Left End is Ready to Rock Once More

WARREN, Ohio – The excitement that greeted the announcement of the Left End reunion concert surprised drummer Pat Palombo.

So did the ease with which the band got back into the groove after a decade-long layoff.

Left End was the king of the scene during Youngstown’s rock ’n’ roll heyday in the 1970s. On Saturday, March 11, the band will give its first live show since 2014. The 8 p.m. show will be at Packard Music Hall.

After the date was set, Palombo invited his bandmates – Dave Lemasters, Tom Figinsky, Jim Puhalla, Roy Guerrieri – to his home in Las Vegas to rehearse.

“They all flew out here. We did some sessions, and everything fell into place,” Palombo said in a phone interview. “We were surprised that it did. It had been a long time, but when we got together and started playing, it was still there.”

Interest in the Packard concert has been running high ever since it was announced in December.

“It was a surprise that we can still do it, and we are blown away by the interest,” Palombo said, noting that every original member of the band is at least 70 years old.

“Our Facebook page in the last seven days had 38,000 hits, and we’ve been getting tons of messages from people who see [the upcoming show] as a reunion,” Palombo said. “They were part of that culture back in those days. It was a community.”

One message from a woman spoke of meeting her husband at a Left End show at the old Agora in downtown Youngstown.

In the early ’70s, Left End played on a regular basis at local venues and bars, including The Apartment on Midlothian Boulevard, The Agora, The Gazebo in Austintown and the Zebra Club and Packard Music Hall in Warren. Although they did not tour heavily, they opened shows for many major acts at the Agora, including Ted Nugent, Steppenwolf, Slade, Trapeze, Cheap Trick and Michael Stanley.

“On their first tour, the Eagles opened for us in Youngstown,” Palombo said. “We were hanging backstage with Don Henley and Glenn Frey. After they went on, we didn’t want to be on next – they were so good.”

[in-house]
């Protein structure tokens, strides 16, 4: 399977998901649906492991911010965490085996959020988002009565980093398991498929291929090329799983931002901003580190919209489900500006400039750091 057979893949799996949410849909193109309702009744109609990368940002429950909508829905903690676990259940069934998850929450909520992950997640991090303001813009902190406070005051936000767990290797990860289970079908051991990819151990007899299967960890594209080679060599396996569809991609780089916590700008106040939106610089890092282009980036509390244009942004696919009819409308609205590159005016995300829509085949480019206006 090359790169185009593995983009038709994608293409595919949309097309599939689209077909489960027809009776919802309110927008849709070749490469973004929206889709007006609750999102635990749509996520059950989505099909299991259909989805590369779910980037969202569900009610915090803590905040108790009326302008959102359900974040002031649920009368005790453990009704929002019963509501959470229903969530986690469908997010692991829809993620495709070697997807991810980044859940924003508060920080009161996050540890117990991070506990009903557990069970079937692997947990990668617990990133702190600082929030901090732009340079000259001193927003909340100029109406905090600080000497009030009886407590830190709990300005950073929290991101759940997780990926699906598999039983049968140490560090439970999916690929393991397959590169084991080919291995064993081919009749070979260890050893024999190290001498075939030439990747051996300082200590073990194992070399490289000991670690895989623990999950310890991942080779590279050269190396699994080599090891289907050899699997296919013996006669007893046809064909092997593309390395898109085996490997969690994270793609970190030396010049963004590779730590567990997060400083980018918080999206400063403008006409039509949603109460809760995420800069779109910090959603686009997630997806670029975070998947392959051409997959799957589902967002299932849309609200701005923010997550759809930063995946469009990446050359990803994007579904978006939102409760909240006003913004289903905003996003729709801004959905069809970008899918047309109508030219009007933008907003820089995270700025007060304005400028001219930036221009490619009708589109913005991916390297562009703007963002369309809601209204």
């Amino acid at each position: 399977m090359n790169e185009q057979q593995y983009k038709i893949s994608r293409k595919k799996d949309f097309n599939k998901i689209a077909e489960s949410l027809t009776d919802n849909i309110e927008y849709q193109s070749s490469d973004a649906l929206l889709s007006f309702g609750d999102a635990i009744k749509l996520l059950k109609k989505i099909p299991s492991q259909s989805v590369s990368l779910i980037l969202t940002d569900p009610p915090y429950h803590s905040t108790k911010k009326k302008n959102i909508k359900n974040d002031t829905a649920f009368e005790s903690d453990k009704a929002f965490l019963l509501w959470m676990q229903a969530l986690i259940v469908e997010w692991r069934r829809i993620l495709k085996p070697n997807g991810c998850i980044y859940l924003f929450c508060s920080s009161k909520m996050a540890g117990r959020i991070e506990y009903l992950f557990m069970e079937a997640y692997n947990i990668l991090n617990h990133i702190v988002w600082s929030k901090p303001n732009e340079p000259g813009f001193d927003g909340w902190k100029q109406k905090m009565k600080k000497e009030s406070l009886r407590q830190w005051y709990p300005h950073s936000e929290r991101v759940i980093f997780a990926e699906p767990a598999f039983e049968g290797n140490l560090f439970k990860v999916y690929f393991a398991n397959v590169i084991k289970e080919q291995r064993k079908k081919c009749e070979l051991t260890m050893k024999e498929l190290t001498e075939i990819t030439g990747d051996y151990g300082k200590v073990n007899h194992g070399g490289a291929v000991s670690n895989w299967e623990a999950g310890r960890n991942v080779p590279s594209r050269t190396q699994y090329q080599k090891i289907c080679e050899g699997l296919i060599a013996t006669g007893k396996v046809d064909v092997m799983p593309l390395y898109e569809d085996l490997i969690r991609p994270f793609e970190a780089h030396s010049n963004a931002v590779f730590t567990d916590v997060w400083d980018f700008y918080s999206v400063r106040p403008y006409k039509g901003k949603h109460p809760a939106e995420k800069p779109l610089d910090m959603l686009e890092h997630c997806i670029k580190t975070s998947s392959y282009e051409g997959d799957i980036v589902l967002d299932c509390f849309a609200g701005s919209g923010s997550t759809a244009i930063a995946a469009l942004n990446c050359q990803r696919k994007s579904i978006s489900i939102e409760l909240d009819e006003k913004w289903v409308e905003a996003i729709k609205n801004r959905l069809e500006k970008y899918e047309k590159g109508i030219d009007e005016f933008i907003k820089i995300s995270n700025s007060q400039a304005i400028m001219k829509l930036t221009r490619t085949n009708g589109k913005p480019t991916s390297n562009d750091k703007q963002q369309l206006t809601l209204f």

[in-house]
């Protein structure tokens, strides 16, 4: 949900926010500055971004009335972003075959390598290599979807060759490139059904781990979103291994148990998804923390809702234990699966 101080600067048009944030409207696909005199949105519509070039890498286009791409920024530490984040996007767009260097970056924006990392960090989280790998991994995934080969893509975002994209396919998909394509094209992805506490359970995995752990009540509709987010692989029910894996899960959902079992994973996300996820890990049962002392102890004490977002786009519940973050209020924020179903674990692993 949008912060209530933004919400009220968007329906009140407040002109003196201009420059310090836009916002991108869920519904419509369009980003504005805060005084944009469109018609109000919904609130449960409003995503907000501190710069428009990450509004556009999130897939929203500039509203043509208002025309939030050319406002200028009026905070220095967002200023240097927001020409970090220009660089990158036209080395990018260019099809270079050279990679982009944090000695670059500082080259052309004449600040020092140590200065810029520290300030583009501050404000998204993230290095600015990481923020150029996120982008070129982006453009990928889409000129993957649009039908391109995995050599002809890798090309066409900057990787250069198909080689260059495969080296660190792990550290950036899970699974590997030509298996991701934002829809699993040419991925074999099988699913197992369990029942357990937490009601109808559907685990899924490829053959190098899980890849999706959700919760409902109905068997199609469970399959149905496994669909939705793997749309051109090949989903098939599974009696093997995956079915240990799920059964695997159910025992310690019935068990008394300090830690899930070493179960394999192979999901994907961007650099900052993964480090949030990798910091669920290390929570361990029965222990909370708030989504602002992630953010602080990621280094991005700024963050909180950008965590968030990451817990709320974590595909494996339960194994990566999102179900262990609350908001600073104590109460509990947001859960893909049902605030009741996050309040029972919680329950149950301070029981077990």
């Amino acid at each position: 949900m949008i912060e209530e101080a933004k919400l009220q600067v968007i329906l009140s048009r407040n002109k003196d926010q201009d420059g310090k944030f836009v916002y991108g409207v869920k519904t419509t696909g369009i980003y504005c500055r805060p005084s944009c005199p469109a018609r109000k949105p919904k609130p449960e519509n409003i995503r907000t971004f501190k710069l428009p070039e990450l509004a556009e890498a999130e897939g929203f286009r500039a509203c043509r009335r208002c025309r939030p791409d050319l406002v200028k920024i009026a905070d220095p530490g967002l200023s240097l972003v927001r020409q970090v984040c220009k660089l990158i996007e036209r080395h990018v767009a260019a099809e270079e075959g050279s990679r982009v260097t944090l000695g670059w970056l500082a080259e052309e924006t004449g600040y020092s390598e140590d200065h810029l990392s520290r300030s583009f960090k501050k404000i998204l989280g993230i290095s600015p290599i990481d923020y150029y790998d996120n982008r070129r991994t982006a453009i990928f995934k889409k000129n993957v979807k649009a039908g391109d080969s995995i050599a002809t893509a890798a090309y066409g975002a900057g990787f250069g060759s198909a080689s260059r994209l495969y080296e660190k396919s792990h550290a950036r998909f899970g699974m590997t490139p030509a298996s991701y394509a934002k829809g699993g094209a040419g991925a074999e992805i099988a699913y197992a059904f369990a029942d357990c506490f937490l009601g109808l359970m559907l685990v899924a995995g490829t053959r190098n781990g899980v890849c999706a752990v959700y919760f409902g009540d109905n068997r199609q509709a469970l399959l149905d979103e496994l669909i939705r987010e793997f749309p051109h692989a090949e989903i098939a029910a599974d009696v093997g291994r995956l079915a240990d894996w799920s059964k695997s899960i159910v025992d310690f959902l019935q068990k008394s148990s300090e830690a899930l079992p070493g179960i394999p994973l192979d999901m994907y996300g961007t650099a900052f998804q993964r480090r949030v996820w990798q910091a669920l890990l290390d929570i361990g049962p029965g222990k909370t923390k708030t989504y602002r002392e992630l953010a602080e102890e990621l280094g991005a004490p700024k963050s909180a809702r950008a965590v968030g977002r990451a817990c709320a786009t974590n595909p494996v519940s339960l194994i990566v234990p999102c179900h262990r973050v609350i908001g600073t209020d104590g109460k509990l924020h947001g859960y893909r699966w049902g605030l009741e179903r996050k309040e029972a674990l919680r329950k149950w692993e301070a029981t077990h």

Funkadelic opened for Left End at a show in Detroit.

The Youngstowners also performed with J. Geils, Lynyrd Skynyrd, Golden Earring and Rush.

Then there was the time they shared a bill in Youngstown with a young John Mellencamp, who was then known as John Cougar. 

“We were backstage with him, and he told us that his label might drop him because he was changing his name,” Palombo said.

Youngstown was thriving in those days, and local radio stations shaped and supported the rock scene. 

“We got a lot of airplay,” Palombo said.

Left End had a cargo truck and a crew of six. The band members traveled to shows in an extended limousine with their name engraved on the window.

The band signed a record deal with Polydor in 1973 and released its “Spoiled Rotten” album, which was recorded in Cleveland. Other Left End albums were recorded at Youngstown’s Peppermint Records.

The band last reunited in 2014 for the Youngstown Music Awards. Before that, the band’s previous show was in 2004.

Palombo tells the story in his 2014 book, “Tenacity: The Left End Story.”

While Figinsky, Puhalla and Guerrieri still live in the Youngstown area, Palombo moved to Vegas two years ago, and Lemasters has been living in Los Angeles for about 20 years.

The idea for the reunion concert came about last year when Ray Timlin, who worked for the band back in the day, and Figinsky started kicking the idea around.

Because original singer Dennis T. Menass (real name: Dennis Sesonsky), died in 2014, they had to find a replacement. They settled on Michael Lawrence, a 31-year-old professional singer in Las Vegas.

“There will never be another Dennis,” Palombo said. But he sent his bandmates a tape of Lawrence singing Left End songs, and they were impressed.

Also lending her voice at the Packard show will be Youngstown’s Leanne Binder, who will sing backup.

Binder said Left End was one of her earliest influences.

“I idolized them,” she said. “They were the closest thing to rock stars making it out of the Valley that there ever was.”

Binder was in middle school when Left End was in its heyday, but she later sang in a band called 14K that included members of the band.

“I was honored when they asked me to sing with them” at the Packard show,” she said.

The March 11 concert starts at 8 p.m. Tickets are $35 and $25. Click HERE.

Pictured at top: Left End is (top) Pat Palombo; (middle, from left) Tom Figinsky, Jim Puhalla and Roy Guerrieri; and (insets) Dave Lemasters and Michael Lawrence.

Copyright 2024 The Business Journal, Youngstown, Ohio.